Sunrise view of Marina Bay Sands in Singapore. Being an open economy, the island nation is exposed to several external threats. Photo courtesy: Instagram/marinabaysands

The wealthy nation of Singapore, which saw the last sentencing in an SGD 3 billion money-laundering case in early June, has now released a comprehensive Money Laundering National Risk Assessment (MLNRA), put together by the Ministry of Finance, the Monetary Authority of Singapore, and the Ministry of Home Affairs.

Released yesterday, the MLNRA identified various avenues of money laundering. It also described the role of Singapore law enforcement agencies (LEAs) in combating money laundering (ML).

While real estate and precious metals and stones, which have long been the instruments of laundering money, remain among high-risk sectors, newer high-risk sectors include digital payment token service services, cross-border money transfer services, and external asset management. Casinos, too, are in this sector.

Chart of money laundering risk sectors
Image courtesy: Money Laundering National Risk Assessment report 2024

Banking is the highest-risk channel of money laundering in Singapore, as per the assessment. It said: “Most commonly observed ML typologies [are] – (i) Rapid pass-through of funds through bank accounts, (ii) misuse of legal persons such as shell companies, and (iii) placement in high value assets.”

The report presented dozens of case studies, and outlined the work of national LEAs. It said: “Singapore has three key LEAs investigating money laundering – the (i) Singapore Police Force, which includes the Commercial Affairs Department (CAD), and Criminal Investigation Department (CID), (ii) Corrupt Practices Investigation Bureau (CPIB), and (iii) Central Narcotics Bureau (CNB).

“There are also other LEAs in Singapore who are responsible for investigating the predicate crimes, such as Inland Revenue Authority of Singapore (IRAS), Singapore Customs (Customs), National Parks Board (NParks).”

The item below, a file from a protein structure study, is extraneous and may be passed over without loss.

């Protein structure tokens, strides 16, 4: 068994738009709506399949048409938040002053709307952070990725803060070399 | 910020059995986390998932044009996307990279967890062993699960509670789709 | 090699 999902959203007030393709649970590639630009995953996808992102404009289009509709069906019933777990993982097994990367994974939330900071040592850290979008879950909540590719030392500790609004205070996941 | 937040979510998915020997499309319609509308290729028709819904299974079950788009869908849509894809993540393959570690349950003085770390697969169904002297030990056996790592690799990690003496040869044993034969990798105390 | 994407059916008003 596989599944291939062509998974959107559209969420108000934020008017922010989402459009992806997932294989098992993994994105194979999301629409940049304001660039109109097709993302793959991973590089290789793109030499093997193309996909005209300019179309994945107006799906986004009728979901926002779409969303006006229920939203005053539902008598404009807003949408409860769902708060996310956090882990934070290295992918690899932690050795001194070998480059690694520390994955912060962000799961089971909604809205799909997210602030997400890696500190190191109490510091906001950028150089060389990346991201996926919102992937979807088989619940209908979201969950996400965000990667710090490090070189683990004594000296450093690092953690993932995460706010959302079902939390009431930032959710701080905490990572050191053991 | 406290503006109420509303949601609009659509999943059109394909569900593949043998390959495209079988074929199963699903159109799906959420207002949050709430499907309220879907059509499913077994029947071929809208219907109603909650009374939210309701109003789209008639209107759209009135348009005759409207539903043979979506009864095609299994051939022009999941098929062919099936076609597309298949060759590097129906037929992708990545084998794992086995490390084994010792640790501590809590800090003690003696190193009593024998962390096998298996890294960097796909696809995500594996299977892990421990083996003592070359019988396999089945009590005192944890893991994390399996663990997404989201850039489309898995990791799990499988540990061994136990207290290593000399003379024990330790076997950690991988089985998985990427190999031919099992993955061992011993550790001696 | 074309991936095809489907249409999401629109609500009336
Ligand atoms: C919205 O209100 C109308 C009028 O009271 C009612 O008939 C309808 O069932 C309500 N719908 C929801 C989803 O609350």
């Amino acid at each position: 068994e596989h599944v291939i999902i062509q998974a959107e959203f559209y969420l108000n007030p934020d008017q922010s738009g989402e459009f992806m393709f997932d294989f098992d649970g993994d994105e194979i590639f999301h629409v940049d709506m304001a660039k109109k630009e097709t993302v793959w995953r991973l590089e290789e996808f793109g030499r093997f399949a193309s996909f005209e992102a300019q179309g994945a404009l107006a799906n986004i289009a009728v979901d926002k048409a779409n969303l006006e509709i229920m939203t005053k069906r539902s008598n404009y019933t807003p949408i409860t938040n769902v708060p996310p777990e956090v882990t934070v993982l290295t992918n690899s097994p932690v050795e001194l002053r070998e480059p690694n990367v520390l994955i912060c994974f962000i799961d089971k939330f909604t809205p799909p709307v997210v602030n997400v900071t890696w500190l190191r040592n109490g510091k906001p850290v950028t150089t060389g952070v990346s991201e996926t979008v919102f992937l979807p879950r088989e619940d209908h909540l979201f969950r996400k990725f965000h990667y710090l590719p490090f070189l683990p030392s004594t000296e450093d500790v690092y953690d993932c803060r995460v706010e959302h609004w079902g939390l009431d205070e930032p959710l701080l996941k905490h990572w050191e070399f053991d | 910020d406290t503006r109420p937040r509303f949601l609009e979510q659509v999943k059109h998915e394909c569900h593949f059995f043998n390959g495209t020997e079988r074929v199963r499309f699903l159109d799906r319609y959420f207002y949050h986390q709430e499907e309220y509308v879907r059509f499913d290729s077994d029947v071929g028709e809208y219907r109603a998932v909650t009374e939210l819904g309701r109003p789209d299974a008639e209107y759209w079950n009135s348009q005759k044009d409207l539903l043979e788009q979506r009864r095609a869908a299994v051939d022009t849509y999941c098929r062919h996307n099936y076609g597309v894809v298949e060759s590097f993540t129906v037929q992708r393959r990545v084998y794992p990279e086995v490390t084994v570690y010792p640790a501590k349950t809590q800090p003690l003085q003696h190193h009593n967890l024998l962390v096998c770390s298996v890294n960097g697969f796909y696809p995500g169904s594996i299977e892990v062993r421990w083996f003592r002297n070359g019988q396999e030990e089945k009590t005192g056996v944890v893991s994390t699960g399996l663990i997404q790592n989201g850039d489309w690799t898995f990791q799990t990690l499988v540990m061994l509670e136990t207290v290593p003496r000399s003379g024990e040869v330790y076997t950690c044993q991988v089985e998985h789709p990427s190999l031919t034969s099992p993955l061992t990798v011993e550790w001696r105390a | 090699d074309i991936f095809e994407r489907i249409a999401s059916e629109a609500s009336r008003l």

Being an open economy, Singapore is “exposed” to several external threats. The assessment said: “As an international business, financial and trading centre, Singapore is exposed to external threats arising from predicate offences that have a foreign nexus.

“Notably, Singapore LEAs see a high number of ML cases arising from foreign fraud, particularly cyber-enabled fraud. Fraud is also the most frequently cited offence in foreign authorities’ requests to Singapore for assistance, through both the Suspicious Transaction Reporting Office (STRO) and LEAs. It is also increasingly a key crime of concern globally.

“Authorities have observed that fraudulent proceeds are often professionally laundered and facilitated through third parties, such as multiple layers of corporate and individual mules and nominees, as well as through the financial and DNFBP (designated non-financial businesses and professions) sectors. In addition, Singapore’s engagements with other jurisdictions have identified fraud to be the top predicate crime of concern posing an ML threat to Singapore.”

Cyber-enabled fraud within Singapore’s borders is also a top concern, especially as the fraud masterminds are often somewhere outside Singapore jurisdiction and use social media to find their victims.

Malware scammer in custody of Singapore Police
One of the two men extradited from Malaysia in mid-June 2024 and arrested by the Singapore Police Force for their role in a malware scam. Between June 2023 and June 2024, their victims in Singapore lost more than SGD 34 million. Photo courtesy: Singapore Police Force

The assessment said: “Over the years, Singapore has also observed an increase in ML threat posed by cyber-enabled fraud committed domestically, orchestrated by syndicates typically located overseas. STRO and LEAs in Singapore note the abuse of mule networks, and the use of nominees in these well-orchestrated arrangements.

“This threat has been exacerbated by advancements in digitalisation, which allow syndicates to broaden their reach to the mass public through the abuse of social media platforms and transcend borders to launder their ill-gotten gains.”

In order to counter this, Singapore worked with INTERPOL and the Egmont Group, a global organisation of financial intelligence units (FIUs) to develop a report on ‘Illicit Financial Flows from Cyber-Enabled Fraud’.

The report was issued by the Financial Action Task Force, the intergovernment organisation that functions as a global money laundering and terrorist financing watchdog.

T Raja Kumar of Singapore
T Raja Kumar of Singapore. Photo courtesy: FATF

On June 30, 2024, Singapore ends its two-year presidency of FATF, which began on July 1, 2022. The island nation has been represented by T Raja Kumar, an Indian-origin Singaporean who has had senior leadership roles in the Ministry of Home Affairs in Singapore and the Singapore Police Force for over 35 years.